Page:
Separated by Their Sex

... was To the Right Honourable, the Ladies Ordinary and Extraordinary, assembled in Parliament, now sitting in Spring Garden ([London: no pub.,] 1647).

Separated by Their Sex

In Separated by Their Sex, Mary Beth Norton offers a bold genealogy that shows how gender came to determine the right of access to the Anglo-American public sphere by the middle of the eighteenth century. Earlier, high-status men and women alike had been recognized as appropriate political actors, as exemplified during and after Bacon’s Rebellion by the actions of—and reactions to—Lady Frances Berkeley, wife of Virginia’s governor. By contrast, when the first ordinary English women to claim a political voice directed group petitions to Parliament during the Civil War of the 1640s, men relentlessly criticized and parodied their efforts. Even so, as late as 1690, Anglo-American women’s political interests and opinions were publicly acknowledged. Norton traces the profound shift in attitudes toward women’s participation in public affairs to the age’s cultural arbiters, including John Dunton, editor of the Athenian Mercury, a popular 1690s periodical that promoted women’s links to husband, family, and household. Fittingly, Dunton was the first author known to apply the word "private" to women and their domestic lives. Subsequently, the immensely influential authors Richard Steele and Joseph Addison (in the Tatler and the Spectator) advanced the notion that women’s participation in politics—even in political dialogues—was absurd. They and many imitators on both sides of the Atlantic argued that women should confine themselves to home and family, a position that American women themselves had adopted by the 1760s. Colonial women incorporated the novel ideas into their self-conceptions; during such "private" activities as sitting around a table drinking tea, they worked to define their own lives. On the cusp of the American Revolution, Norton concludes, a newly gendered public-private division was firmly in place.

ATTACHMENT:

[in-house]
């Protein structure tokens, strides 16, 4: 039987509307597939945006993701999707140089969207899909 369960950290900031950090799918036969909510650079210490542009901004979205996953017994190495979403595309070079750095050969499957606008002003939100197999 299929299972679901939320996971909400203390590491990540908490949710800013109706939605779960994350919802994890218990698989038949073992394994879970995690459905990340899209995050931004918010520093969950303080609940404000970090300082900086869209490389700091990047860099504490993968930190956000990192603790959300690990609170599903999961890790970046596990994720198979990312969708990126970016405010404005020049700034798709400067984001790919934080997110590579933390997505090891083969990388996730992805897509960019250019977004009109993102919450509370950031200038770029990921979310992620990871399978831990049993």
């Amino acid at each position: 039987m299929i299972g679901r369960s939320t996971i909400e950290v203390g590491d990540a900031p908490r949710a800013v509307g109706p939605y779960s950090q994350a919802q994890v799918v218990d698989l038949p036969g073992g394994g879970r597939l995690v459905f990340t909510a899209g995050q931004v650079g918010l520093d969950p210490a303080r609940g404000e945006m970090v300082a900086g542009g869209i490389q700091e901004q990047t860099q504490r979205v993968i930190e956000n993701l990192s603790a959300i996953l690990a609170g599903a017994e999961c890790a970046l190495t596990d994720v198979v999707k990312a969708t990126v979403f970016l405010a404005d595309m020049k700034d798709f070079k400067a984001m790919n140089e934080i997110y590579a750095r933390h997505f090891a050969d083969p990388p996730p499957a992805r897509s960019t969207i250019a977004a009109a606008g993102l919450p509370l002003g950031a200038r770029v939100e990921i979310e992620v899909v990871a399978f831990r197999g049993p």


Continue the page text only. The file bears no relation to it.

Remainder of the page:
Democracy and Anti Democracy in Early Modern England 1603 1689

... 'the GREAT 23 24 25 To the Right Honourable the Ladies ordinary and extraordinary, assembled in parliament, now sitting in Spring Garden (1647).

Democracy and Anti Democracy in Early Modern England 1603   1689

This volume offers a new and cross-disciplinary approach to the study of democratic ideas and practices in early modern England.

John Bull

VOLBURN'S NE W and brilliant audiences ever assembled in this Theatre , in the ... by Suum Cuique , Esq.- The Pilgrim's Dream - A Word for The Right Hon .

John Bull


Supplement to the Courant

Aspinwall , lady and daughter ; Mr. and Mrs. Ous ordinary currant wine . ... Mr. Fay . lady and two Misses Fay of Salem , Mass .; spring or autuan ...

Supplement to the Courant


Harper s Weekly

Lady Inglis has had the honor of personally relating to her Majesty the ... he made a long speech , which certainly possesses more than usual interest at ...

Harper s Weekly


The Illustrated London News

313 2 logg WS Lade + 1 Arianna NIE SIT L E ED S. 2 LAULT MA ... roses , asters - both tasselled and quilled - were exceedingly Right Hon .

The Illustrated London News


Kulturerbe und Denkmalpflege transkulturell

Seit Ende des europäischen Kolonialprojekts und mit den aktuellen Auswirkungen der Globalisierung ist die eurozentrische und nationalstaatlich orientierte Konzeption von "Kulturerbe" in eine konfliktgeladene Schieflage geraten, die auch ...

Kulturerbe und Denkmalpflege transkulturell